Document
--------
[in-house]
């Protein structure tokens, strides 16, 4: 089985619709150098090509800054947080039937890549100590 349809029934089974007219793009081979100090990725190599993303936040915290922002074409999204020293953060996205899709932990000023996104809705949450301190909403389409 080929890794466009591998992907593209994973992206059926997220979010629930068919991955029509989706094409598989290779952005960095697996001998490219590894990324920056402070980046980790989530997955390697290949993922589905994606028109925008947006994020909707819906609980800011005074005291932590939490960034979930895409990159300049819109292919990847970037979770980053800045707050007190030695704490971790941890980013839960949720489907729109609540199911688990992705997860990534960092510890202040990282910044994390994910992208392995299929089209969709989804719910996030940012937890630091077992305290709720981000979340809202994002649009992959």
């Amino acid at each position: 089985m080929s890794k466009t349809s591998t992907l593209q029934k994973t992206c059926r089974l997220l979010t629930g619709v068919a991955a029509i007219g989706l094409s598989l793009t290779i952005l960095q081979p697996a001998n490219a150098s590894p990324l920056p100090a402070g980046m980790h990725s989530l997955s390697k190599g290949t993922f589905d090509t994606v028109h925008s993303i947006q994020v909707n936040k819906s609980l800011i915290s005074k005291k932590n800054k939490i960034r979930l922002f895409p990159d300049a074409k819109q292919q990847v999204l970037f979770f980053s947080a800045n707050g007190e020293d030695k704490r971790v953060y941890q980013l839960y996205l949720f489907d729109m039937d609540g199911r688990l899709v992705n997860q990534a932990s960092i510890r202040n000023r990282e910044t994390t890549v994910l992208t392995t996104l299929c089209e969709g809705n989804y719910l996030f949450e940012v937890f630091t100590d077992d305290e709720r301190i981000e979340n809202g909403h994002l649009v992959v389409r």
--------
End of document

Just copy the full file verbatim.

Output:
[in-house]
């Protein structure tokens, strides 16, 4: 089985619709150098090509800054947080039937890549100590 349809029934089974007219793009081979100090990725190599993303936040915290922002074409999204020293953060996205899709932990000023996104809705949450301190909403389409 080929890794466009591998992907593209994973992206059926997220979010629930068919991955029509989706094409598989290779952005960095697996001998490219590894990324920056402070980046980790989530997955390697290949993922589905994606028109925008947006994020909707819906609980800011005074005291932590939490960034979930895409990159300049819109292919990847970037979770980053800045707050007190030695704490971790941890980013839960949720489907729109609540199911688990992705997860990534960092510890202040990282910044994390994910992208392995299929089209969709989804719910996030940012937890630091077992305290709720981000979340809202994002649009992959």
């Amino acid at each position: 089985m080929s890794k466009t349809s591998t992907l593209q029934k994973t992206c059926r089974l997220l979010t629930g619709v068919a991955a029509i007219g989706l094409s598989l793009t290779i952005l960095q081979p697996a001998n490219a150098s590894p990324l920056p100090a402070g980046m980790h990725s989530l997955s390697k190599g290949t993922f589905d090509t994606v028109h925008s993303i947006q994020v909707n936040k819906s609980l800011i915290s005074k005291k932590n800054k939490i960034r979930l922002f895409p990159d300049a074409k819109q292919q990847v999204l970037f979770f980053s947080a800045n707050g007190e020293d030695k704490r971790v953060y941890q980013l839960y996205l949720f489907d729109m039937d609540g199911r688990l899709v992705n997860q990534a932990s960092i510890r202040n000023r990282e910044t994390t890549v994910l992208t392995t996104l299929c089209e969709g809705n989804y719910l996030f949450e940012v937890f630091t100590d077992d305290e709720r301190i981000e979340n809202g909403h994002l649009v992959v389409r």